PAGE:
Sunday 16 December 2007

L'enfer, c'est les metadata des autres...?

Some reflections and connections on IDCC3, where it was said that l’enfer, c’est les metadata des autres…
As a venue for the IDCC3 pre-conference reception, the National Museum of the American Indian would be hard to surpass, but on Tuesday evening I found myself reflecting on its relevance to an international conference dedicated to the more contemporary challenges of digital curation – assuming, of course, that relevance was a legitimate preoccupation when we were gathered in the midst of such a compelling array of historical artefacts. The connection soon became obvious when, having climbed up through the circuitous galleries, and experiencing an almost seamless transition from watercraft to weaponry to kitchenware and costume, the sense of continuity in the culture of the Indian nations, preserved here and made so very accessible, forged the link with our own gathering. Here, for example, were ceremonial dresses from past centuries displayed alongside their counterparts from the present day, and the motifs from artwork used to celebrate births, battles and harvests from as long ago as 400 years were repeated in the modern representations of the cultural tradition. The only recognisable difference was the brightness of the new beads and the tautness of the fresh braiding.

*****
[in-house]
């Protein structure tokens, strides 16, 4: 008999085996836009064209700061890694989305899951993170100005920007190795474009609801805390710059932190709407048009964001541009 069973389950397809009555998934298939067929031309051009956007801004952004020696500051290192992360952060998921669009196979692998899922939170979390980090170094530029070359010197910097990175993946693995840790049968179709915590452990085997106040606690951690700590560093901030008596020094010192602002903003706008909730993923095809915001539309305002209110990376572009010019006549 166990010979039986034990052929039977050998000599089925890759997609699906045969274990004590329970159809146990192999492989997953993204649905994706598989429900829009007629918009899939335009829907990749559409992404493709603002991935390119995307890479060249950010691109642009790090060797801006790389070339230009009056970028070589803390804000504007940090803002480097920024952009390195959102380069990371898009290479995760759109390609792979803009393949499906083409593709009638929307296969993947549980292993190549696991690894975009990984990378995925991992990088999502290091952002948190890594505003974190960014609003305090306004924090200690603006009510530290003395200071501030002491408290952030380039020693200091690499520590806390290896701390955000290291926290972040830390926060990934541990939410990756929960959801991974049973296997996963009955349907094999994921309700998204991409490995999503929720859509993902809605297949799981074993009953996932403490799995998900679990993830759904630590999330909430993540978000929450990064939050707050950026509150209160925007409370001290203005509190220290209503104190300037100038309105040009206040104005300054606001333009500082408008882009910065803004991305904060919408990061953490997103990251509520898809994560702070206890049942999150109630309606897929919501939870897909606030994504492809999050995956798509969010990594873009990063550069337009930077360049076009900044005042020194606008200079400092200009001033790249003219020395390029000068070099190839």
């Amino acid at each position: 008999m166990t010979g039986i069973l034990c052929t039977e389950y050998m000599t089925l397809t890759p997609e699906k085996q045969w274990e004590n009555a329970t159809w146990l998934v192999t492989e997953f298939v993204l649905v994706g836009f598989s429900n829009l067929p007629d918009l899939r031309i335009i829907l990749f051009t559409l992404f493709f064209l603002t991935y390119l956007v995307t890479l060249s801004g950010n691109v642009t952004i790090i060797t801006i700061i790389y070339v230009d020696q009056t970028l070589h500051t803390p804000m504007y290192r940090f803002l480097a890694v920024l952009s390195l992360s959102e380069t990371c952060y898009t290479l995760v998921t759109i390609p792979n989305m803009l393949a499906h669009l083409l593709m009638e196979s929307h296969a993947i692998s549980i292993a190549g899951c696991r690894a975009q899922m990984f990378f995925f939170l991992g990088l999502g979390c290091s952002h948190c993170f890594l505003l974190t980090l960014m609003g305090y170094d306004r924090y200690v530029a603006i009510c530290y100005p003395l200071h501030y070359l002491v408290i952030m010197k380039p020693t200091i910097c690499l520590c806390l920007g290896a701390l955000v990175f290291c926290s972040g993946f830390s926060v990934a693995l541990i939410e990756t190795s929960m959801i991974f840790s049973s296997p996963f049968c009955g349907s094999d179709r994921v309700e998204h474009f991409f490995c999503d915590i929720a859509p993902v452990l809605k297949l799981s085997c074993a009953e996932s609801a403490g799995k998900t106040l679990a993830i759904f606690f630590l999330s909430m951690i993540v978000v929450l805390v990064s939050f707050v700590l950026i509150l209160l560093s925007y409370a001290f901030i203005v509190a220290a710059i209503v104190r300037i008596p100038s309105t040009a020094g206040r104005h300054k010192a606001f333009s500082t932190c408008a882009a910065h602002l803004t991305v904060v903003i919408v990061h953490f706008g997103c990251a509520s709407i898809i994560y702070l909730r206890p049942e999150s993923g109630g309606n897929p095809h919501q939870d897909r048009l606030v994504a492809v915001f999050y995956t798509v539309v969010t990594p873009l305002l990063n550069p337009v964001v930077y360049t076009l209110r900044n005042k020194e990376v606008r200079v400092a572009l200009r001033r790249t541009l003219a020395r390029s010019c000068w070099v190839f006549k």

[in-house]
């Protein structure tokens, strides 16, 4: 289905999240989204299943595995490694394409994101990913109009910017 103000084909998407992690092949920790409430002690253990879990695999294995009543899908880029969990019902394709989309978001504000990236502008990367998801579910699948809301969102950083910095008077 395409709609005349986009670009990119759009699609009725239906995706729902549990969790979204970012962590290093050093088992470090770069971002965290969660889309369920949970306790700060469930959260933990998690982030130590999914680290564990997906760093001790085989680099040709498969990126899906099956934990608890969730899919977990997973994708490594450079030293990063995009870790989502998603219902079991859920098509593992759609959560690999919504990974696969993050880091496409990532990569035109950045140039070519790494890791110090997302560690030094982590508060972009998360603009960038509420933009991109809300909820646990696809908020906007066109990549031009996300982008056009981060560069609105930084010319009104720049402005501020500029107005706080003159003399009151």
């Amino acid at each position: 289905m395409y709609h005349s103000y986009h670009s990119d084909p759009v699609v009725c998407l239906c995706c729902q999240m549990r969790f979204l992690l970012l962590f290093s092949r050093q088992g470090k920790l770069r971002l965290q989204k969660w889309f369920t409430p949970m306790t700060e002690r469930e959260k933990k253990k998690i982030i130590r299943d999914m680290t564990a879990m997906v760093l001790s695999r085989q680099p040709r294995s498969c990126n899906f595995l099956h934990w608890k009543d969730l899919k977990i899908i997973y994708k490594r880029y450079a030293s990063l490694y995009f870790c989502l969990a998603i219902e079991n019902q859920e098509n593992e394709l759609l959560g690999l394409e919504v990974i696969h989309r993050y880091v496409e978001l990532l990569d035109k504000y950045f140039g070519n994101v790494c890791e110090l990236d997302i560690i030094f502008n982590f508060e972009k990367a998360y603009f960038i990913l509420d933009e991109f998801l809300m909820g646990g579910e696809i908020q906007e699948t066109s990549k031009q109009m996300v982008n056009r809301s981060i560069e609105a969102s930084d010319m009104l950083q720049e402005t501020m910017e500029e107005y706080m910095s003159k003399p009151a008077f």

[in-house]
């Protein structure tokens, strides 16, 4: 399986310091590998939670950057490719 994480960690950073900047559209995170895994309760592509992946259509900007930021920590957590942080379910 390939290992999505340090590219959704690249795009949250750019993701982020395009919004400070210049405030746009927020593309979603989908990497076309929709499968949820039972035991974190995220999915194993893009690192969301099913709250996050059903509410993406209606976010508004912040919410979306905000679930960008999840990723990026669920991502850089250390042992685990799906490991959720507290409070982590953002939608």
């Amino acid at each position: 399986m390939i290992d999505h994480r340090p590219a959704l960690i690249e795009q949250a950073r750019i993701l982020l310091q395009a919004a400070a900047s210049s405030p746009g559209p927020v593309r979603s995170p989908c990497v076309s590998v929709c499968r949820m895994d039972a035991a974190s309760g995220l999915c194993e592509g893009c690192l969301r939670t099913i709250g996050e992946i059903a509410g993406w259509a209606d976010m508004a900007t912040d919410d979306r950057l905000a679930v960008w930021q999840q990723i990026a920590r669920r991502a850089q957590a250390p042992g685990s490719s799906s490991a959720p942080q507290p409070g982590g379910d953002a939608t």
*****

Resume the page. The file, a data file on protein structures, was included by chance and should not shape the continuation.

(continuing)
So what had sustained this cohesion of style and story across several epochs? – a powerful sense of a shared identity, for one, an identity strengthened as the nations of the Chesapeake joined together in the face of massive change, which was being forced upon them by the invasion from Europe. And then there was the simple opportunity to preserve and replicate the physical totems that were important to them for practical or spiritual reasons, three-dimensional objects that could be passed from one hand to another, along with the thoughts and words that were carried by an unbroken oral tradition.